The ebook has 15 pages of images, each with a paragraph covering the main milestones throughout PG’s 40 year history. This would be best read in Landscape mode, if on a 6" display such as the Kindle 3 (UK: K3), if that mode is available).
In fact, the Egyptian painting at the top-left accompanies the text for this milestone: "The 30,000th English-language ebook was posted on 12 April 2011. Its title was The Religions of Ancient Egypt and Babylonia (1903), by Archibald Henry Sace.
eBooks were also available in 59 other languages.
The history is a very interesting read, no surprise. The photo at the right, is one I took 1.5 yrs ago, about 4,000 yrs after the painting shown.
To find out more about how to download free Project Gutenberg books directly to your Kindle (and to browse and search them from the Kindle, see the blog article explaining that.
"Wee book versus eBook in the battle of light reading"
Flipback books are in a recently created print format which you can see in the accompanying image, with the thought that book lovers "can enjoy the feel of a printed novel and the portability of an e-book, too." Note that these books are almost as light as an iPhone, according to the article.
The publishers may not understand the many reasons for the increasing appeal of e-books, which has little to do with having one book at a time with a humongous amount of text facing you as you try to read, the print being even smaller when placed in a wee book like this. People who read e-books have a tendency to increase the size of the font and they revel in being able to have many different books available to them at one time, on a light ebook holder. The smaller screen size has been a boon for many who find the smaller chunks of text less formidable, and Kindle users have a good dictionary on hand, so to speak.
Add that most don't appear to want small books or e-books to cost $20 each either :-) I'll explain that last remark with an excerpt from the story by Justin Norrie for The Sydney Morning Herald, which also explains how a Flipback book is made:
' The format was invented in 2009 when a Dutchman, Hugo van Woerden, chief of the Christian printing house Jongbloed, was looking for ways to use excess Bible paper. He put the lightweight, high-quality "onion skin" into a series of miniature sideways books that can be read using only one hand.
The books were an instant success, prompting claims about a paper fight-back against electronic readers.
The publisher will release 11 titles in the flipback form on Tuesday next week. The recommended price is $19.99 '
The comments are quite funny, and my favorite one, by Ugetsu, has to do with the ability to adjust fonts on an eReader:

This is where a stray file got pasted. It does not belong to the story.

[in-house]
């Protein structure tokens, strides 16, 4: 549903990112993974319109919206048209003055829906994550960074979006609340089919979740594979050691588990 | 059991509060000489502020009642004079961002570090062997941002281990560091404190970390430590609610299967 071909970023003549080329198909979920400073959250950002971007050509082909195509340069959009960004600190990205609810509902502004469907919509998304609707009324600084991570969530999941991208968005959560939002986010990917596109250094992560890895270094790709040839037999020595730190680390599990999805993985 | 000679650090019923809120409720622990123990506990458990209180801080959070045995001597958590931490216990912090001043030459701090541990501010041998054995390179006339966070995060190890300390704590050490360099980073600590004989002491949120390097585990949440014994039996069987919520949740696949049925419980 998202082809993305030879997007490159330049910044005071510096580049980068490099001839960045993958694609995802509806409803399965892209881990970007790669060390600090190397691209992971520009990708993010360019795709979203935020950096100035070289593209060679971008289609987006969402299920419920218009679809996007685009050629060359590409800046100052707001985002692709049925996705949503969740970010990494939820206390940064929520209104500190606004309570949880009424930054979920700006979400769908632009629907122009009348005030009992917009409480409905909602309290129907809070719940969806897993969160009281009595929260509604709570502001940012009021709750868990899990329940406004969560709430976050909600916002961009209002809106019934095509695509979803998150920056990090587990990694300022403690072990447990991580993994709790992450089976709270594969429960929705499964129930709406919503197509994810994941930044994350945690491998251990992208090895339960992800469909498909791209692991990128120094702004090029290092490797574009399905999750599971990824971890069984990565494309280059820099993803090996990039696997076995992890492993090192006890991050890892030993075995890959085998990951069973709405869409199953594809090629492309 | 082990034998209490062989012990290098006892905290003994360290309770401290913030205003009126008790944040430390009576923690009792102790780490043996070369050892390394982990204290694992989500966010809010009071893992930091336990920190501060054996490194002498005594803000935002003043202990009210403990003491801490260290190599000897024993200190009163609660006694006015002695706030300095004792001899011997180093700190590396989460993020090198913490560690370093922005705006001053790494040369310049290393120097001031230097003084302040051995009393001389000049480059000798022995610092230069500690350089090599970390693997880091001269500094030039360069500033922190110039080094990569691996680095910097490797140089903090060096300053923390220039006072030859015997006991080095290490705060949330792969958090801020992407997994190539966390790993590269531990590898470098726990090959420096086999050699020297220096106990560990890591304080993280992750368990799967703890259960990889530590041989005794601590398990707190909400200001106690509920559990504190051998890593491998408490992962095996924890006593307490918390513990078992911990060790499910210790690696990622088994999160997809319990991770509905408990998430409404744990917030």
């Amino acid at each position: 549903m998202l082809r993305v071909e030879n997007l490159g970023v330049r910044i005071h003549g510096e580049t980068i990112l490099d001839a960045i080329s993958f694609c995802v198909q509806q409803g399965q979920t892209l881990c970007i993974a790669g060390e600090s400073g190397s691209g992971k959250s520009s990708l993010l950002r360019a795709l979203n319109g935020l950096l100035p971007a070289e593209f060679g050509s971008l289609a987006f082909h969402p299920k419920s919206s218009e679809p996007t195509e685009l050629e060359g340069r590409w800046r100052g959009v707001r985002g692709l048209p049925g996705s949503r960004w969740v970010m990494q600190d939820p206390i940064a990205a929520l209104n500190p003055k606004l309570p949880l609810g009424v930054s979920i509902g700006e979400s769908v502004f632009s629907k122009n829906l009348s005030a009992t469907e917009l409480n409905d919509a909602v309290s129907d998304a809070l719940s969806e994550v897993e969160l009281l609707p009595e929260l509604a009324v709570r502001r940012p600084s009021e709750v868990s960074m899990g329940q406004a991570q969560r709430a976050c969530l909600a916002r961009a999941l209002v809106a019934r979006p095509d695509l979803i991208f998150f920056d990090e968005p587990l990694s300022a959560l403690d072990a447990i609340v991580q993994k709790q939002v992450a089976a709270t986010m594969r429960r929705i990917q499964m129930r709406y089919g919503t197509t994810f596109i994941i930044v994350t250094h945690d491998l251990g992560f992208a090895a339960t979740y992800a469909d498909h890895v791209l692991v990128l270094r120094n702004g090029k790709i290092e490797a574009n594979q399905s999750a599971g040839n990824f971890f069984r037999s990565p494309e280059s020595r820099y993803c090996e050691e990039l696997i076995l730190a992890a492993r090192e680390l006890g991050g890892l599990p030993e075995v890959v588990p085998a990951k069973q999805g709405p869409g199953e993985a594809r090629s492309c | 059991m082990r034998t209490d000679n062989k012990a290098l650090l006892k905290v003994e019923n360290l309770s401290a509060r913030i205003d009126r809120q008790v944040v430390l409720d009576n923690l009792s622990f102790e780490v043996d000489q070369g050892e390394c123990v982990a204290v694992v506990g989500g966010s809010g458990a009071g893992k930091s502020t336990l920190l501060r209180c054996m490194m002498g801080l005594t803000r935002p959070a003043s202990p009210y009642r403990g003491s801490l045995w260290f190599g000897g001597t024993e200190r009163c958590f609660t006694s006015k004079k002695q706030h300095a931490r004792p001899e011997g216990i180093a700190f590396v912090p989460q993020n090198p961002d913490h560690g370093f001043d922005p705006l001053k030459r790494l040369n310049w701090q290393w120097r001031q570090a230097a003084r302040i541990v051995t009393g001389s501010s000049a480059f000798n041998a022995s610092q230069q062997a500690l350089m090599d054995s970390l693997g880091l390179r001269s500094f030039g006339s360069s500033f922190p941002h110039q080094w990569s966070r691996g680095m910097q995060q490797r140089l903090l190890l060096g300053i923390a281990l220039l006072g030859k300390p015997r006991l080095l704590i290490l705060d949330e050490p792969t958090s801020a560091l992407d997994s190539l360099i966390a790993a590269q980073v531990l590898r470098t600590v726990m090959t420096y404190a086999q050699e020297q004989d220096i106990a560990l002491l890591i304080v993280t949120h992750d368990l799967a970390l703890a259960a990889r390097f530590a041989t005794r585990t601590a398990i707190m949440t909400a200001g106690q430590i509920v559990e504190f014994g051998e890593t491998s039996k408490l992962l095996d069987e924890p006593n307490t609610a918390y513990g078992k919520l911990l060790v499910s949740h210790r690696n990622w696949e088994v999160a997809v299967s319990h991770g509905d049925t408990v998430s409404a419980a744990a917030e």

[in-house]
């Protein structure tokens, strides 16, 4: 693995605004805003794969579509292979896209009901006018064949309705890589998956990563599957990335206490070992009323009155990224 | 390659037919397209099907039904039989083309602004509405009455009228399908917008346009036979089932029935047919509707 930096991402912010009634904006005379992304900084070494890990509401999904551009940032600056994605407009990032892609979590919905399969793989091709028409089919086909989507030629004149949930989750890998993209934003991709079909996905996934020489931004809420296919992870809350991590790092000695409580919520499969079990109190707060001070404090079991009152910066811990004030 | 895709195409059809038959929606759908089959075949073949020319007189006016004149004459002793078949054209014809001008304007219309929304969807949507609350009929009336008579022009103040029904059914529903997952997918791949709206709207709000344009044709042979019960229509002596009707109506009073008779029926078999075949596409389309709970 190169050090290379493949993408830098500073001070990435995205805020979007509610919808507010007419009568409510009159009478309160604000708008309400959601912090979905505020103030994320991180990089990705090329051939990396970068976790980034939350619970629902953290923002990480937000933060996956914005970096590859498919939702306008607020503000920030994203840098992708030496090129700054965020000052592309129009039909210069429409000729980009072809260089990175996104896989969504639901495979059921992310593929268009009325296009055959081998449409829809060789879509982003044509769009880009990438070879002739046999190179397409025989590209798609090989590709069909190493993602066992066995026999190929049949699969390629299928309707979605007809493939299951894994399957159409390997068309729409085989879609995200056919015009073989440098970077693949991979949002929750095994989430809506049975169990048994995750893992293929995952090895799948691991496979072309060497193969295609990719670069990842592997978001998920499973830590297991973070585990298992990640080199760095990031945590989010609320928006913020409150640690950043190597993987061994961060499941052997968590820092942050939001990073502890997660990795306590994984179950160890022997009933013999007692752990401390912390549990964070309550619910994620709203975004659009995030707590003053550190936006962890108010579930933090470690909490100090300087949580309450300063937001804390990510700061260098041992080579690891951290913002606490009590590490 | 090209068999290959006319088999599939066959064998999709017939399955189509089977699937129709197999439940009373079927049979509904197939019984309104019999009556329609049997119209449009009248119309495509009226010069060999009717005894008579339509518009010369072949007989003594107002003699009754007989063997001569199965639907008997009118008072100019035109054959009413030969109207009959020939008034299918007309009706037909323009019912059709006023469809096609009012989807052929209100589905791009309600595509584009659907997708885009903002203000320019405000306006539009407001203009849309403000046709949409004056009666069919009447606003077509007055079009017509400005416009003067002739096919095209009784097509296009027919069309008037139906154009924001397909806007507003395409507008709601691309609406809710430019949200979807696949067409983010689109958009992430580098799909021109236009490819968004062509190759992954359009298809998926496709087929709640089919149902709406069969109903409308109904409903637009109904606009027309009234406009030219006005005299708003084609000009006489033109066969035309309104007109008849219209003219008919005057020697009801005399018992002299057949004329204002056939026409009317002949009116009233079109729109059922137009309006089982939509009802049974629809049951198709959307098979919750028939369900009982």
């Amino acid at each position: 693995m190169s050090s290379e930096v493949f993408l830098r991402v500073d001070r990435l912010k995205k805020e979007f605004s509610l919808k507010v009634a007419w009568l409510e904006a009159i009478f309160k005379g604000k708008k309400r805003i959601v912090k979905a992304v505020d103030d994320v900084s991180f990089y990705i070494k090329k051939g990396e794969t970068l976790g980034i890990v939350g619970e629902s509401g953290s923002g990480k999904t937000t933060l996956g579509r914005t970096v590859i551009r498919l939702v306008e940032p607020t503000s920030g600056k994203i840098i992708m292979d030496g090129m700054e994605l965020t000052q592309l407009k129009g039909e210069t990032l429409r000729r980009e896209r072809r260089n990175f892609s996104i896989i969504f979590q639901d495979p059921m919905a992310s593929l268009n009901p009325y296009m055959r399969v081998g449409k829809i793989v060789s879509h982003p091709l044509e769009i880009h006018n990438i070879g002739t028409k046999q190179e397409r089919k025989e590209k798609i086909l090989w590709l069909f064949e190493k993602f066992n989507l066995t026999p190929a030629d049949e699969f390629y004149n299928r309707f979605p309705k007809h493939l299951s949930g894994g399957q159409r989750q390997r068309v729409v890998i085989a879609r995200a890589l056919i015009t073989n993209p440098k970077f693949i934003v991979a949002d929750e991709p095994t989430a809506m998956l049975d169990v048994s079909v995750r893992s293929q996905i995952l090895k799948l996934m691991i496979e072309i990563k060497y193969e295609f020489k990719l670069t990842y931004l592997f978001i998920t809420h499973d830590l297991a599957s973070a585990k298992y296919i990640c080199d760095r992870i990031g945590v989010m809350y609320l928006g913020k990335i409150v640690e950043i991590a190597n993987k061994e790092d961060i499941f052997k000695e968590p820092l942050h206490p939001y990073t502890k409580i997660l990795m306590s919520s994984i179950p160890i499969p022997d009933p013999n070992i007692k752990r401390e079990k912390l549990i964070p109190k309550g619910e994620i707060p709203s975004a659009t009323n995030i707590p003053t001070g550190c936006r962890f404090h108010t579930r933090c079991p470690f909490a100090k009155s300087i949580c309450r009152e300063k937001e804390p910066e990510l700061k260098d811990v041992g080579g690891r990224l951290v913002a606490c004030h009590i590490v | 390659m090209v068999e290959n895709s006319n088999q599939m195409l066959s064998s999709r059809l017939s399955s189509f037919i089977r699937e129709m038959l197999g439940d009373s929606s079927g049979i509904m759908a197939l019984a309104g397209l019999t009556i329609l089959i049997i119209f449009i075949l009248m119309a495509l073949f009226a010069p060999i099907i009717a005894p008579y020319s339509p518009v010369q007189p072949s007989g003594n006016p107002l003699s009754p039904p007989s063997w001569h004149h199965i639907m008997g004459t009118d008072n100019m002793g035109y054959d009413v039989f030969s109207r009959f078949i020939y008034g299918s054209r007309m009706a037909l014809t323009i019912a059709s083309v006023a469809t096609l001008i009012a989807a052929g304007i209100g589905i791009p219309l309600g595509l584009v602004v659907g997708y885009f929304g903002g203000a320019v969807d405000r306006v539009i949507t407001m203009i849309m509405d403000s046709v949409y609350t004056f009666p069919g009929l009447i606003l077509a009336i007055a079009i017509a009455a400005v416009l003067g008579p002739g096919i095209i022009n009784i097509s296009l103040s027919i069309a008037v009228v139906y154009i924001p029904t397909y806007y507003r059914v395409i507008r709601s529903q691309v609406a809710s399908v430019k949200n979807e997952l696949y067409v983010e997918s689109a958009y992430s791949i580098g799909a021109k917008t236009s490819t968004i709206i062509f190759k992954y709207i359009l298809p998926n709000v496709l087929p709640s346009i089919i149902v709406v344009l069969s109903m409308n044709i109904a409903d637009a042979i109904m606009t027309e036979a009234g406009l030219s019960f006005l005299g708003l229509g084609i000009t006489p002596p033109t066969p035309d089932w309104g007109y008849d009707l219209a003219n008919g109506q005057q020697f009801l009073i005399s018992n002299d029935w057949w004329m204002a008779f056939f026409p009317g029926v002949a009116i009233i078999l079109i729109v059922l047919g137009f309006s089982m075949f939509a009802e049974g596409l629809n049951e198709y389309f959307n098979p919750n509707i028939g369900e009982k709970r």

' Now what we need is for restaurants to start providing their menus on an SD card so we plug them into our portable readers, hit enlarge and be able to read the bloody things! '
VIDEO on eInk Readers? (for masochists only but ok as comic book stills)
Video On A Kindle Now Possible with iPlayer
"With iPlayer"? How did Frisnit Electronic Industrial get (keep) that name from Apple? (It's probably older and stands for "Internet.")
Steve Andersen, writing for nexus404.com, says, "...how [the Kindle] goes about it is going to prove downright astonishing, if not necessarily all that useful."
It reminds me of people trying to play "Angry Birds" on a Nook eInk Touch. It's pretty grotesque. But, The Challenge's the Thing.
iPlayer converts video "into what amounts to a big comic strip with subtitles," Anderson writes.
' [iPlayer] takes DVB digital television and the accompanying subtitles, and then takes any frame that has dialogue involved and puts them up together. Then it goes through and takes out some extra frames to intersperse with the dialogue frames to show things like movement.
It then takes the resulting file and converts it to an HTML file, which can then be converted into PDF for “watching” on your Kindle, just like a big old comic book.
The conversion process really does an impressive job of compressing the file–reportedly, a 30 minute show gets compressed down to a 20 meg file–and the file even looks pretty good for black and white. '
But is there actually a market for this? You never know, but it sounds so painful to do, so there'd be $$$ involved.
UPDATE Here's a story that I put through google-translation to read in English. It's by Michael Ilegems writing for ereader.nl -- "BBC's Mark Longstaff-Tyrrell developed a system that automatically converts a television episode into a sequence of static images with subtitles. This can be viewed as an HTML or PDF file, and is therefore accessible to a larger number of carriers." See Frisnit's online sample.
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